• 29. Chest X-ray Cont...A. Lung, lobe or segmental collapse.B. Pleural effusion.C. Broadening of the mediastinum, enlarged cardiac shadow, elevation of hemi diaphragm.F. Rib distraction.G. Pleural fluid cytology in pleural effusion.
  • 30. Bronchoscopy :Gives high yield in excess of 90% (allowsbiopsy and bronchial brush samples) if fails precautious fine needleaspiration under CT.
  • 31. Other diagnostic procedures:CT thorax and upper abdomen.Head CT scan.Radio nuclide bone scanning.Liver ultrasonography.Bone marrow biopsy.
  • 32. Staging and Treatment NSCLCStage Description Treatment OptionsStage I a/b Tumor of any size is found only in the Surgery lung .Stage II a/b Tumor has spread to lymph nodes Surgery associated with the lung.Stage III a Tumor has spread to the lymph nodes Chemotherapy followed in the tracheal area, including chest by radiation or surgery wall and diaphragm.Stage III b Tumor has spread to the lymph nodes Combination of on the opposite lung or in the neck. chemotherapy and radiationStage IV Tumor has spread beyond the chest Chemotherapy and/or palliative (maintenance) care
  • 33. SCLC Limited Stage Defined as tumor involvement of one lung, the mediastinum and ipsilateral and/or contralateral supraclavicular lymph nodes or disease that can be encompassed in a single radiotherapy port. Extensive Stage Defined as tumor that has spread beyond one lung, mediastinum, and supraclavicular lymph nodes. Common distant sites of metastasis are the adrenals, bone, liver, bone marrow, and brain.
  • 34. TreatmentCurative treatment is surgical resection.Unfortunately the majority of the patientspresent with evidence of tumor spread atthe time of diagnosis and can only beoffered palliative therapy.Surgical resection:In patients with localized disease and non-small cell lung cancer(NSCLC).
  • 35. Treatment Cont…Results of surgical resection are poorin small cell carcinoma.Few patients are suitable for surgery.5-year survival rate after resection ofsquamous cell carcinoma can be as highas 75% in stage I and 55% in stage II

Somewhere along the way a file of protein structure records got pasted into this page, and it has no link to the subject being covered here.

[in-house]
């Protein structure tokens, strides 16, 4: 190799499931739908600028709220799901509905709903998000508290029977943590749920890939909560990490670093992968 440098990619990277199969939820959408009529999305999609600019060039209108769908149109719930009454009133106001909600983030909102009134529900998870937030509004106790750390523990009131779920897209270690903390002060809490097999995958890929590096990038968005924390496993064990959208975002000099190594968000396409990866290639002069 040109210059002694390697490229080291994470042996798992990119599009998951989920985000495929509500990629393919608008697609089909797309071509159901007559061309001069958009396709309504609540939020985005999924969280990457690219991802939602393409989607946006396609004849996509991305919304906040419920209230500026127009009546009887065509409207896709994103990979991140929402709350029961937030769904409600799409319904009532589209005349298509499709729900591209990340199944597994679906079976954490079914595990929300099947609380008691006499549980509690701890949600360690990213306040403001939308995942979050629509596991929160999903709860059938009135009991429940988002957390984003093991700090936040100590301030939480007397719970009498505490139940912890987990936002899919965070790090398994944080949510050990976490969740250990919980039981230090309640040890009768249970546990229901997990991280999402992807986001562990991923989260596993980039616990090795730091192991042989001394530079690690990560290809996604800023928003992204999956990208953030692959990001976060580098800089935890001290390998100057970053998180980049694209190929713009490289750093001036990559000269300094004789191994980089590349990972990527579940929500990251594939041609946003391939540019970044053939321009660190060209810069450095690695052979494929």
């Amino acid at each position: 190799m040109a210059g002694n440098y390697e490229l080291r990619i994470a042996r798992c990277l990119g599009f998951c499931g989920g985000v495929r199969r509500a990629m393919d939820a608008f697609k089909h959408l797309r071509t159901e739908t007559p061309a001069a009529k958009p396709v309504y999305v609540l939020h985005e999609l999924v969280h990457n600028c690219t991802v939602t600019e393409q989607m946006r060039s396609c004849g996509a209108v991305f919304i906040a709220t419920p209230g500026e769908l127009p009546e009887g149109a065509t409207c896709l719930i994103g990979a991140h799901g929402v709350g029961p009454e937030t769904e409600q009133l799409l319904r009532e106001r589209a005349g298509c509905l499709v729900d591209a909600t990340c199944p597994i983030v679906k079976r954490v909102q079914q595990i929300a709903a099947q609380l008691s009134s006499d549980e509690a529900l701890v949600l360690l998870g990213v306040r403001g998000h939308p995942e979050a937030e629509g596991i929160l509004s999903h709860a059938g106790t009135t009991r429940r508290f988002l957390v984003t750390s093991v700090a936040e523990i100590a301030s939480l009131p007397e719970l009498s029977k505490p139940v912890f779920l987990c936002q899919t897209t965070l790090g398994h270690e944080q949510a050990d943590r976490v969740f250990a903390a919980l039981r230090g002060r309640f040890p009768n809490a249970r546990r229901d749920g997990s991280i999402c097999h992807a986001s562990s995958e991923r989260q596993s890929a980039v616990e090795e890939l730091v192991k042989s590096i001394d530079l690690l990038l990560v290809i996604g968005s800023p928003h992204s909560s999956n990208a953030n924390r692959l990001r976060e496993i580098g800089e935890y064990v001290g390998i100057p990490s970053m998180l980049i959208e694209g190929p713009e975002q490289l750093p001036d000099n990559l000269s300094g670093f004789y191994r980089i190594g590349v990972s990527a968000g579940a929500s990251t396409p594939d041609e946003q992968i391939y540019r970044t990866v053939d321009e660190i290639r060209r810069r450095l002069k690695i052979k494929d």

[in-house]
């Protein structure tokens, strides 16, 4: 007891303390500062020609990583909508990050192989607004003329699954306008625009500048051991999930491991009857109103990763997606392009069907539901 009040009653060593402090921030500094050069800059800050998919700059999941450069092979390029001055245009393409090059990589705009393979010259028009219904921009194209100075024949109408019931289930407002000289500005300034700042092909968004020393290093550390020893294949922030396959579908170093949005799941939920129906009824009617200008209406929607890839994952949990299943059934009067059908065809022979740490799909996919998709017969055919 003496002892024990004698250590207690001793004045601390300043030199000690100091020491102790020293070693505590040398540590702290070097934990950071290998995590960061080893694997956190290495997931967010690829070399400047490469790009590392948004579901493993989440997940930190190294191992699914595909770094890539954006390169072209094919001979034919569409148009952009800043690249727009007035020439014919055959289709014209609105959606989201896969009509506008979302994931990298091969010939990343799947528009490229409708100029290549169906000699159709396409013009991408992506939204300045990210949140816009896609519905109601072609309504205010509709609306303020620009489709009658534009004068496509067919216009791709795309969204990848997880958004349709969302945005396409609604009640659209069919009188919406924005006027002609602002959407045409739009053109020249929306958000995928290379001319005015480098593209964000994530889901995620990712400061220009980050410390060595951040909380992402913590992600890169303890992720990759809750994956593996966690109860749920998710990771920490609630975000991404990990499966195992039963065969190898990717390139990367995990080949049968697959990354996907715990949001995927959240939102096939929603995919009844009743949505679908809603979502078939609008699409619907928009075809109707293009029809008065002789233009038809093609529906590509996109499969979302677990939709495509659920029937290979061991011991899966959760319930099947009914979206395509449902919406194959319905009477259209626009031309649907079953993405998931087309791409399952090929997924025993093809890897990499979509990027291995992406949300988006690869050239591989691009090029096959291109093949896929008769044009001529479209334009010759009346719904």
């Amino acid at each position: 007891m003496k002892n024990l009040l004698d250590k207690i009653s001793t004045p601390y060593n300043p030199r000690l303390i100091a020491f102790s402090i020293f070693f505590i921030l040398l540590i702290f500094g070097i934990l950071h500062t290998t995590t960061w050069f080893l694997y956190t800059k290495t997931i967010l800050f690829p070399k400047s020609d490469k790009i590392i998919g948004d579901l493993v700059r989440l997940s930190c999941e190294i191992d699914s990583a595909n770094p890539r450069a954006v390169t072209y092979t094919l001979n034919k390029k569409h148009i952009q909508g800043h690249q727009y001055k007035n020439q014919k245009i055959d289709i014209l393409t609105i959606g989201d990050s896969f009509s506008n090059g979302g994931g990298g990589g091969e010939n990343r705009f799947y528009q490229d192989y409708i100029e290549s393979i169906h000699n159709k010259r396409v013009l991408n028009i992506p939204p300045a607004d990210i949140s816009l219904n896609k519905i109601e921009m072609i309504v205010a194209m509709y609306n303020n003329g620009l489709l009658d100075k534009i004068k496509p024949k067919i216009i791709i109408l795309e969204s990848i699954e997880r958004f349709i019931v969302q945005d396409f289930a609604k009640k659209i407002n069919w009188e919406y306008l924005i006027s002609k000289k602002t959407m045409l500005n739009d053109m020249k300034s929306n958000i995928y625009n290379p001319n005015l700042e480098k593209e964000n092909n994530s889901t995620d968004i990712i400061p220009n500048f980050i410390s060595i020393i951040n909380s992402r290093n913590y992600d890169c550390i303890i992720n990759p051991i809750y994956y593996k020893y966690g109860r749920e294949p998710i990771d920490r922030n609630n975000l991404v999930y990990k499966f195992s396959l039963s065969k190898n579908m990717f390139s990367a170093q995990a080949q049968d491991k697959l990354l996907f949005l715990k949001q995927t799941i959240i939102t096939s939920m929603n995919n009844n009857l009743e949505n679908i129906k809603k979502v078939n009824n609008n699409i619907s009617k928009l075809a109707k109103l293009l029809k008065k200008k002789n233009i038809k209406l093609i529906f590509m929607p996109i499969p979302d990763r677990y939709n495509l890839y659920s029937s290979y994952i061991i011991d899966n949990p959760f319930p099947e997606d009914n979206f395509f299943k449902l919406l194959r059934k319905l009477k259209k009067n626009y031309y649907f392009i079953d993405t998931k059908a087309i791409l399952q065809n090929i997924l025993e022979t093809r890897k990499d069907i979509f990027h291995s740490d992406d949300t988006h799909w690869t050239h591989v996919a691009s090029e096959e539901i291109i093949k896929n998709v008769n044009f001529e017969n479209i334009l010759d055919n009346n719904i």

• 36. Contraindications to surgery:1. Distant metastasis.2. Mediastinal involvement.o Esophageal involvement.o Vocal cord paralysis.o Vena cava syndrome.o Involvement of trachea.7. Advanced age.8. Poor respiratory function.9. Small cell carcinoma.
  • 37. Radiotherapy Radiotherapy is of great value to relieve distressing complications e.g. superior venacaval obstruction. It is the treatment of choice, if the tumor is inoperable. Small cell carcinoma is more susceptible to radiotherapy. Prophylactic radiotherapy to brain is also given in small cell carcinoma.
  • 38. ChemotherapyIn small cell carcinoma chemotherapy iscombined with radiotherapy. Drugs usedare IV vincristine, cyclophosphamide,doxorubicin or cisplatin and etoposidegiven every 3 weeks for 3-6 cycles.Chemotherapy in non small-cellcarcinoma is not much effective.
  • 39. Laser therapyThis is good for destroying tumor tissueoccluding major airways to allowreaction of collapsed lung.Prognosis:Very poor, less than 10% patients survive5 years after diagnosis.
  • 40. Conclusion Smoking cessation is essential for prevention of lung cancer. New screening tools under way. Clinical trials under way. New treatments under way. Treatment can palliate symptoms and improve quality of life. Read first bullet again!!!
  • 41. THANK YOU